‘Virgin births’ won’t save endangered sawfish

sawfish snout

Sawfish numbers are dwindling worldwide. A new study finds a few of the fish in Florida have reproduced without males. But this won’t stave off the population’s decline for long, researchers say.

Florida Fish and Wildlife Conservation Commission 

Fishermen don’t like sawfish. Species of sawfish, a type of ray, can get caught up in fishing gear and damage it. Sometimes, the fish accidentally hurt the fishermen. So it’s no surprise that fishermen who were unlucky enough to find a sawfish caught in their nets or lines often killed the fish before dumping their bodies back in the ocean.

The fish have also had to deal with the loss of much of the habitat in which juveniles grow up. And these threats have had consequences. Every species of sawfish is considered endangered or critically endangered. Of the two species of sawfish once found in U.S. waters, the largetooth sawfish hasn’t been seen in 50 years (it’s still found in other parts of the world). The smalltooth sawfish can still be found in waters off the tip of Florida, but studies indicate that its numbers have dropped by 95 percent or more.

A few female smalltooth sawfish have figured out how compensate for the low numbers, though, by reproducing without a male partner. Andrew Fields of Stony Brook University in New York and colleagues found evidence that female sawfish are capable of reproducing without sex. This is the first time that viable offspring of a wild vertebrate have been produced through parthenogenesis, the researchers report June 1 in Current Biology.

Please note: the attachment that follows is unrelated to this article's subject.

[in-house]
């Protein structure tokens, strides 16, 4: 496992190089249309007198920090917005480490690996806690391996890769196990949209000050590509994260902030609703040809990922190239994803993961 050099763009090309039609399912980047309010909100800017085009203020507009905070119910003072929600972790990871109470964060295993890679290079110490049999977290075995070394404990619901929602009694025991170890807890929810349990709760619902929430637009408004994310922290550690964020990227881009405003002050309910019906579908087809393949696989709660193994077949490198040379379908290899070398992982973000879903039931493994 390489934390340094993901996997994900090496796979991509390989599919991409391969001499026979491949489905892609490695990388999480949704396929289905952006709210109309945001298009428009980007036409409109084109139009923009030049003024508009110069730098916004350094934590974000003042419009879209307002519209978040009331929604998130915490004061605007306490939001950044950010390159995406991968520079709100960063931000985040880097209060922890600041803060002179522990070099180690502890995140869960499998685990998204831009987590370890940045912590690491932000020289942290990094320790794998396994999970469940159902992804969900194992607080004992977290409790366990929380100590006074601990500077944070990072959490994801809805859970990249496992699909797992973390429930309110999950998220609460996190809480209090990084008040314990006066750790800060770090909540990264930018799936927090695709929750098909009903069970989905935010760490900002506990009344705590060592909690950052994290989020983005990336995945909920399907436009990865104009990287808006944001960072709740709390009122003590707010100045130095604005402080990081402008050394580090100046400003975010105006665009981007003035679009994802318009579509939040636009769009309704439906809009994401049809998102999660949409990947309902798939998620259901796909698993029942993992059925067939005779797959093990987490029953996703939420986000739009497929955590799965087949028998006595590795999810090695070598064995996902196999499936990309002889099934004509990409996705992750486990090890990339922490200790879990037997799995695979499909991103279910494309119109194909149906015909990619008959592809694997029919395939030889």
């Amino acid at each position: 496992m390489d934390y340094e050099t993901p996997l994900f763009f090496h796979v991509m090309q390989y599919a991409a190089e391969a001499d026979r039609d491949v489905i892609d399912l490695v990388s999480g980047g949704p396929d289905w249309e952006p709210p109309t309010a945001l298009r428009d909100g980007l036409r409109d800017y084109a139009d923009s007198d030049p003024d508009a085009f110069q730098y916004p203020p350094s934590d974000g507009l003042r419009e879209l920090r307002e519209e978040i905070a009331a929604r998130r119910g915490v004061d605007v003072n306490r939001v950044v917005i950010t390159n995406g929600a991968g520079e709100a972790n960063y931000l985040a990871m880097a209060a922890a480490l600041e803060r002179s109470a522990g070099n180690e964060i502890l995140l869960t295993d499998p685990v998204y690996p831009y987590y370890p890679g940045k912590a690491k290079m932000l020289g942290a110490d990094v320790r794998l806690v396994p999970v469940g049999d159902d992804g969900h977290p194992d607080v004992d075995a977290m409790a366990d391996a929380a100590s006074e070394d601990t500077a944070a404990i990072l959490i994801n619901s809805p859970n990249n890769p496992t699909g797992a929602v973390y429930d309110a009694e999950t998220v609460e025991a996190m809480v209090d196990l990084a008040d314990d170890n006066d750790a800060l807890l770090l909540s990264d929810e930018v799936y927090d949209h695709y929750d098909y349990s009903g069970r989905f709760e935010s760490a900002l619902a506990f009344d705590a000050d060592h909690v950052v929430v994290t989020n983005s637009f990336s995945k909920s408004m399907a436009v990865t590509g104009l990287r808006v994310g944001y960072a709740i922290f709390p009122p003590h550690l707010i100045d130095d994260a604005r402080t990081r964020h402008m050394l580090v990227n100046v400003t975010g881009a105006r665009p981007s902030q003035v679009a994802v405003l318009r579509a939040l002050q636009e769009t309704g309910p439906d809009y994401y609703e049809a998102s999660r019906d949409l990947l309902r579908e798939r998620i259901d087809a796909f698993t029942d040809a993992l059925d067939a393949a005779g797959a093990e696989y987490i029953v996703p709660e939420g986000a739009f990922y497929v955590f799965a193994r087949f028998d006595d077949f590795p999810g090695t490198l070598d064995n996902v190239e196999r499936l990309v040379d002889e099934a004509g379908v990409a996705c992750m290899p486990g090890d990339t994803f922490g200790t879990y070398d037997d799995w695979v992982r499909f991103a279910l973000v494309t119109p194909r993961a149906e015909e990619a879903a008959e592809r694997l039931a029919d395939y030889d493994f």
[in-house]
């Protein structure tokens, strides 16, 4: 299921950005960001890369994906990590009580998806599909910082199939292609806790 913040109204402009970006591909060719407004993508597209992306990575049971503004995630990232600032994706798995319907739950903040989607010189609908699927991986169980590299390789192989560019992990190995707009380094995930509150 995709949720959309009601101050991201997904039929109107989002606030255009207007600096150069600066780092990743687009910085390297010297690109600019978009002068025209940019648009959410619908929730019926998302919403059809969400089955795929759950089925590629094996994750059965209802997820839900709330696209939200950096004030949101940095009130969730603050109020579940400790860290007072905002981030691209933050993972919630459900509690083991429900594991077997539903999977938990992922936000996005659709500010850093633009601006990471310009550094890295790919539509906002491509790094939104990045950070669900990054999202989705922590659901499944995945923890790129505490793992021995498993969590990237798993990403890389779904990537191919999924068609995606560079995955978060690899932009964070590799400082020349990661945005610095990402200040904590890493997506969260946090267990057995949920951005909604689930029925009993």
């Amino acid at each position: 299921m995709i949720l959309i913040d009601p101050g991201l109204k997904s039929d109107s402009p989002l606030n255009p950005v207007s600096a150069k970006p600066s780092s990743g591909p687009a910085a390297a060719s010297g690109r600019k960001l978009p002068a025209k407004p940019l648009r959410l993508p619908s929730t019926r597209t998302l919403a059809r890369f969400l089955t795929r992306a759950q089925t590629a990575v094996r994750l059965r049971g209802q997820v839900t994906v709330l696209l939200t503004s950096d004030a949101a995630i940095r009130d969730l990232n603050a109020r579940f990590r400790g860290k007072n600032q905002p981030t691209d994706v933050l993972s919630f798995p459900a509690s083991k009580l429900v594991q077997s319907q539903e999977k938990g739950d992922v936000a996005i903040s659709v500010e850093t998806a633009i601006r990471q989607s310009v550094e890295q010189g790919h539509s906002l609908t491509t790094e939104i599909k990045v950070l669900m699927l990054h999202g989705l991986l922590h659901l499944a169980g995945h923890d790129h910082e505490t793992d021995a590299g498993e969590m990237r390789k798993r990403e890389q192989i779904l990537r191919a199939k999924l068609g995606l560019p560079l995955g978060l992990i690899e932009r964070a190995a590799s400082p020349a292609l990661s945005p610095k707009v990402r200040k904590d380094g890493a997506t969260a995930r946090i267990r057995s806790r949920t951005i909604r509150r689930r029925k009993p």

Parthenogenesis is common among many invertebrates, and scientists have documented cases of vertebrates (though no mammals) reproducing this way in captivity. But the vertebrate offspring frequently die or are stillborn.

Fields and colleagues were studying smalltooth sawfish in Florida. Between 2004 and 2013, they caught 190 fish in Florida waters. The researchers snipped a small piece of fin off each fish and analyzed its DNA to look for signs of inbreeding in the population. The fish were then tagged and released, and some were fitted with acoustic transmitters so the scientists could track them.

Offspring produced via parthenogenesis can be identified through DNA. Normally produced fish share DNA from mom and dad. Twins will have the same DNA profile. An animal created through parthenogensis, though, will have no dad DNA and half the genetic diversity of its mom, notes study coauthor Demian Chapman of Stony Brook University. And in their search for evidence of inbreeding, the researchers found something intriguing — about 3 percent of the fish had been produced via parthenogenesis.

Scientists don’t yet know how commonplace parthenogenesis is in the wild, but it may be more common in low-density populations where females have trouble finding mates, Chapman says. And it may help a species to stave off extinction for the short term. “But only females are produced, so it won’t work forever,” he says. The fish “still need sex for males.”

Sarah Zielinski is the Editor, Print at Science News Explores. She has a B.A. in biology from Cornell University and an M.A. in journalism from New York University. She writes about ecology, plants and animals.

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